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Get the Facts on Nutrition and Exercise

Personal trainer Cami Flygare sorts exercise and diet fact from fiction

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Do you have grand ideas about how to succeed with diet and exercise?  Are you looking for a short-term fix with long-term results?  Then you might want to read a few of these nutrition and exercise myths.

Diets are hard: Myth!

Why do we look at dieting as a short-term sufferfest? Do we think if we punish ourselves with deprivation we’ll magically weigh less? Your diet, or what you eat every day, is not temporary. Be more thoughtful about your food—eat a few less calories and replace an unhealthy snack with a healthy one.  

Exercise is more important than food to lose weight: Myth!

No amount of exercise can make up for a bad diet. Just because you exercised doesn’t mean you deserve a brownie. Exercise is the most important habit to improve overall health but it’s only responsible for 20 to 30 percent of a person’s weight. Look at it this way: you’ll lose 70 to 80 percent of your weight in the kitchen and 20 to 30 percent in the gym.    

Some foods are forbidden: Myth!

If you want a donut for breakfast, go ahead and eat it. However, you’ll need to eat lots of fruits, vegetables, and whole grains the rest of the day!  And don’t eat a donut for breakfast every day.  We all have foods we like and creating a list of forbidden foods just sets us up for failure if we happen to give in to the craving. Ask yourself if it’s worth the calories or if you can just eat a small amount to satisfy your craving.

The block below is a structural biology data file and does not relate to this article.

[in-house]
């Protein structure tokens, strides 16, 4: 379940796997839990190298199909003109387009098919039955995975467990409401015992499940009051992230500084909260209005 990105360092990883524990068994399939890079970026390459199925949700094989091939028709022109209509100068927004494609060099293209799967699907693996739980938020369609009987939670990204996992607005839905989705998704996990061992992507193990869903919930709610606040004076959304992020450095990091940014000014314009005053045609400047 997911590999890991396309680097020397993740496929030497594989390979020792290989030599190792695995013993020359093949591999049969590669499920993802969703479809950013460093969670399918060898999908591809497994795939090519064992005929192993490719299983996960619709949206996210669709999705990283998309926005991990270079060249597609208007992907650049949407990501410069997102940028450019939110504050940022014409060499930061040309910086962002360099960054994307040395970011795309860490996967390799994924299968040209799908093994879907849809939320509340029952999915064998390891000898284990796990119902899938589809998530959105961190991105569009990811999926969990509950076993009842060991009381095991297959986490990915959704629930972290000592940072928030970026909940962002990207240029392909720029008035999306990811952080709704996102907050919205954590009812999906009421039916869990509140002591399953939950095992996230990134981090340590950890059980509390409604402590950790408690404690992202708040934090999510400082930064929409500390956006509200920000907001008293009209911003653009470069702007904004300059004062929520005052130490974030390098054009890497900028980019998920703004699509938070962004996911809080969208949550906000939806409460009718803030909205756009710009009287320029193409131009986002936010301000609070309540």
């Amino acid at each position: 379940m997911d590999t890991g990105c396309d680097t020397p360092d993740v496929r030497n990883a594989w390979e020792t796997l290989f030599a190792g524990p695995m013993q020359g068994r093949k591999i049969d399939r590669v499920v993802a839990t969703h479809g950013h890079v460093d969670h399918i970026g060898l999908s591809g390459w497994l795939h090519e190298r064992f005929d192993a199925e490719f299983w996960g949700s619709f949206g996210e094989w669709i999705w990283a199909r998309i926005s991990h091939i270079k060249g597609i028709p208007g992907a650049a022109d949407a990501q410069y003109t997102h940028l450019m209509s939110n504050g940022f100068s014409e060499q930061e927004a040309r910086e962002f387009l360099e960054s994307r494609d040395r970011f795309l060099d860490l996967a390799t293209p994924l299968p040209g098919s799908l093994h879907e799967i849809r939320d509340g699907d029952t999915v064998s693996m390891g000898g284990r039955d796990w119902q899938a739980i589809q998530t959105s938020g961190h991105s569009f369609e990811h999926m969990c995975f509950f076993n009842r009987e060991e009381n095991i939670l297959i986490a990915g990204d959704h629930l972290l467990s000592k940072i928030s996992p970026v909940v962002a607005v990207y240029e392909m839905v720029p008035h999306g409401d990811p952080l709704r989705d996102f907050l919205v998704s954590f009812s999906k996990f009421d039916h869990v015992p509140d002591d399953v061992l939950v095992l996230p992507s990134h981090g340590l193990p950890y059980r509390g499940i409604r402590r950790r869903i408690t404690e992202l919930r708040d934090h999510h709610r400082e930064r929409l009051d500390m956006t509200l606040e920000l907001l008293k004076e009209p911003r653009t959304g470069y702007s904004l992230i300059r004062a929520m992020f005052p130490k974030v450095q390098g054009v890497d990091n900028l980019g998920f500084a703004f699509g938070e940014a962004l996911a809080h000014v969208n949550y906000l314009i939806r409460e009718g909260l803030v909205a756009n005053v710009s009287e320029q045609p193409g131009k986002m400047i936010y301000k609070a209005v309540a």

Weight loss comes in a bottle: Myth!

The market is packed with products claiming they’re the next big weight loss discovery. Two professors of complementary medicine, Max Pittler and Edzard Erst (2004), published a systematic review of the most commonly touted natural weight loss aids and products. They looked at chitosan, chromium picolinate, Ephedra sinica, Garcinia cambogia, glucomannan, guar gum, hydroxymethylbutyrate, plantago psyllium, pyruvate, yerba maté, and yohimbe. Their conclusion was very straightforward: "The evidence for most dietary supplements as aids in reducing body weight is not convincing. None of the viewed dietary supplements can be recommended for over-the-counter use."  

I need to be my “ideal” weight: Myth!

We’re human beings, and we all don’t fit into the same mold. Good health can’t be generalized into body fat percentage, waist circumference, body mass index, or weight. They are good guidelines, but numbers don’t reflect reality. Our weight is affected by everything from Grandpa Paul’s high cholesterol to your child being up all night with the flu. There are many variables. Sure we can sabotage ourselves by not exercising, eating poorly, and not sleeping enough, but there are many things out of our control. Your ideal weight shouldn’t be a number, but instead should be the weight that helps you live the healthiest life possible.

 

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The content presented here is for your information only. It is not a substitute for professional medical advice, and it should not be used to diagnose or treat a health problem or disease. Please consult your healthcare provider if you have any questions or concerns.

Reference:

Pittler, Max and Erst, Edzard. “Dietary Supplements for Body-Weight Reduction: A Systematic Review.” International Journal of Obesity. 31 May 2005. 10 March 2016. <http://www.nature.com/ijo/journal/v29/n9/full/0803008a.html>

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